Jim Kerney’s column about Medical Homes reported a major revision in thinking about primary health care (“Got patients? Doctors exploring new approach to health care in Maine,” Oct. 10).

Emphasis needs to be focused on the shift to prevention-based care, a focus made possible by a parallel shift in payment mechanism. As Kerney notes, fee-for-service payment is being transitioned into capitation, a per-person per-month arrangement. What is not discussed is how this latter form must be flexibly designed to allow primary-care interdisciplinary teams to create individualized practice possibilities for their patients, especially their patients with chronic disease.

This shift, from payment-centered to patient-centered care, must also be broadened in the medical home concept to allow for primary care sites to build care managers, social workers, and other disciplines into the team working with empowered patients as active partners to the team’s deliberations and treatment planning.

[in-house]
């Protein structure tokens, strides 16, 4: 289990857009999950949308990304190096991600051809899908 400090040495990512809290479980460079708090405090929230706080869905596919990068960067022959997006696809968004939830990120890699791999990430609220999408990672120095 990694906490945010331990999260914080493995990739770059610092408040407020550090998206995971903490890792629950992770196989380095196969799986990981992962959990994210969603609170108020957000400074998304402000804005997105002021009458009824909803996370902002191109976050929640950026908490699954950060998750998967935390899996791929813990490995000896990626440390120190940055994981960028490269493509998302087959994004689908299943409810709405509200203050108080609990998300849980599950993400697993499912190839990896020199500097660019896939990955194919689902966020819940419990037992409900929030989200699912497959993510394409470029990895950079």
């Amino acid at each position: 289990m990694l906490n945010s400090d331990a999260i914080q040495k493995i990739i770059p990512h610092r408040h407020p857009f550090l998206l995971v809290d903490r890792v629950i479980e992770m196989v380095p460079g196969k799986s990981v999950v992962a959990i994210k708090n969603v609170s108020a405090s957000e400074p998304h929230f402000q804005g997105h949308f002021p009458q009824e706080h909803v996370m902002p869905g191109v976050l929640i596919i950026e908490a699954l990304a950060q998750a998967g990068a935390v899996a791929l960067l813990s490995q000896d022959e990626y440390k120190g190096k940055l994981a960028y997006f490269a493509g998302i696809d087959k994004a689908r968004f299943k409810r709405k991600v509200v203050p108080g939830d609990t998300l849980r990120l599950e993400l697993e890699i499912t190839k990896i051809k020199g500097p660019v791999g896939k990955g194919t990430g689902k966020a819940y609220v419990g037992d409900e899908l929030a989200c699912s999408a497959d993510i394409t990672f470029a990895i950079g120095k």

This is particularly important for patients who come from vulnerable populations, patients most likely to have multiple or complex, interacting chronic illnesses. Further, many of these patients come from poverty-immersed homes — a reality that creates distinct disadvantage when it comes to adequate resources for health and healing (e.g., adequate employment, housing, or health insurance).

The extent to which medical care is complemented by patients’ self-management responsibilities will predict medical outcomes.

Medical outcome attainment is a prerequisite for capitated medical home models of care.

This assumption is based upon evidence garnered in support of these concepts. Turning staff into empowering patient advocates with medical and related skill sets brings the patient into partnership and distributes the responsibility for producing outcomes.

We can’t forget this crucial aspect of medical homes. To do so would short-circuit the creative and cost-effective possibilities medical homes present.

Stephen M. Rose

Portland